However, in my observations, it seems that more often than not, the complaints about rogue Christmas decorations and the offensiveness of the ubiquitous displays of sectarian religious celebration often come from middle-class white liberals (sometimes of erstwhile Christian extraction), and not the Jewish, Buddhist, Muslim or Hindu citizens or immigrants whose sensibilities these aforementioned complainants are supposedly trying to defend.
I have found that, on the contrary, more and more secular Jews are celebrating Christmas themselves (i.e. the “Hanukkah bush”, etc.) as part of a larger embracing of, and assimilation into, general American culture. And many of the recent immigrants from non-Judeo-Christian cultures, as an expression of their gratitude to be here, are perfectly happy to view and support someone else’s celebratory fervor. As far back as 2016, groups of Muslims joined with the Islamic Center of Southern California to share Christmas cheer with their neighbors at various local Christian churches in Southern California on Christmas Eve, bringing small treats such as hot chocolate, cookies, and even Christmas cards to show their loving solidarity with their fellow children of Abraham. Not much of a war on Christmas there.
But truly, there is a war being waged against Christmas by large corporate interests that seek to convert every American (Christian or not) to their religion – that of Mammon, that of worshipping and willingly allowing themselves to be enslaved by the almighty dollar.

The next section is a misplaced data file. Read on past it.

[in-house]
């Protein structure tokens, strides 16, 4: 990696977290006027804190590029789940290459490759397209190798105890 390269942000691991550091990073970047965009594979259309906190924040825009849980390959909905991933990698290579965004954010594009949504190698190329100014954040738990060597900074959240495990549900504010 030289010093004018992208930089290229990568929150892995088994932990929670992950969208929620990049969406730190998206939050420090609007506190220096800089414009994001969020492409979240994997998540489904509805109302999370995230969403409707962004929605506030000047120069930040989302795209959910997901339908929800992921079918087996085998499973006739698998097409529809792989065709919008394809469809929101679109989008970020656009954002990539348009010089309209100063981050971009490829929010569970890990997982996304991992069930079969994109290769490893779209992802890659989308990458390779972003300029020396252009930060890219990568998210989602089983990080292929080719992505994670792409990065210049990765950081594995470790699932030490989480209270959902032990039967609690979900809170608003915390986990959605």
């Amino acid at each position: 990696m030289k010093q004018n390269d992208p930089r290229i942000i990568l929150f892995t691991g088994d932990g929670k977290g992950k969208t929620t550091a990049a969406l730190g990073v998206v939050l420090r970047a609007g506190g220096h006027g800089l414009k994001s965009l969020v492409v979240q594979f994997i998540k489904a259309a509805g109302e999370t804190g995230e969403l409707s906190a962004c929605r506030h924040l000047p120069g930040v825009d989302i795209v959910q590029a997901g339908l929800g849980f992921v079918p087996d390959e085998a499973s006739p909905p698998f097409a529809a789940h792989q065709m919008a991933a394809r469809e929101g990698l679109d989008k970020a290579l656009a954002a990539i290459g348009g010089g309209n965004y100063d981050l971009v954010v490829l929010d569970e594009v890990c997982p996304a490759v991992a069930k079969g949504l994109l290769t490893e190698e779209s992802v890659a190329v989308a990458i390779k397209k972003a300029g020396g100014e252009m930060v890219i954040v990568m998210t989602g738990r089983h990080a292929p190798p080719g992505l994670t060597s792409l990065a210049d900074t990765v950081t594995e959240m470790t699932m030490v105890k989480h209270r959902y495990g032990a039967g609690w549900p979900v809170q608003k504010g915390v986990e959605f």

Christmas — formerly a holiday that celebrated the birth of Jesus Christ, the founder of the Christian faith, and celebrated universal values such as charity and compassion and peace — has become largely devoid of all that in its popular expressions. It has traded this in for rampant hyper-capitalistic ideals such as greed and excess — ones which would have embarrassed Adam Smith, the “father of capitalism” himself.
An occasional nod to charity is given in the myriad holiday TV specials, after the main character awakens from a dream in which they have embodied the Scrooge character for 22 minutes, and finally learns the true meaning of Christmas. But those who are “less fortunate than us” are safely out of sight, only given a few spare coins through the Salvation Army Santa in front of various retail stores, merely to quell our consciences as we continue to consume, in order to satiate the beast that has stolen our souls. And we are forced to work harder and longer to pay for this addiction.
And so, Christmas became less of a holiday celebration of family and peacemaking and charity, and wholly one of exchanging gifts with those who need them the least. The shopping itself has become our sacrament, our religious obligation, the beginning of our season of Advent. For a number of years, many people have been seen to camp out in front of stores for days on end, even prior to Thanksgiving, just for the chance at a “really amazing deal.”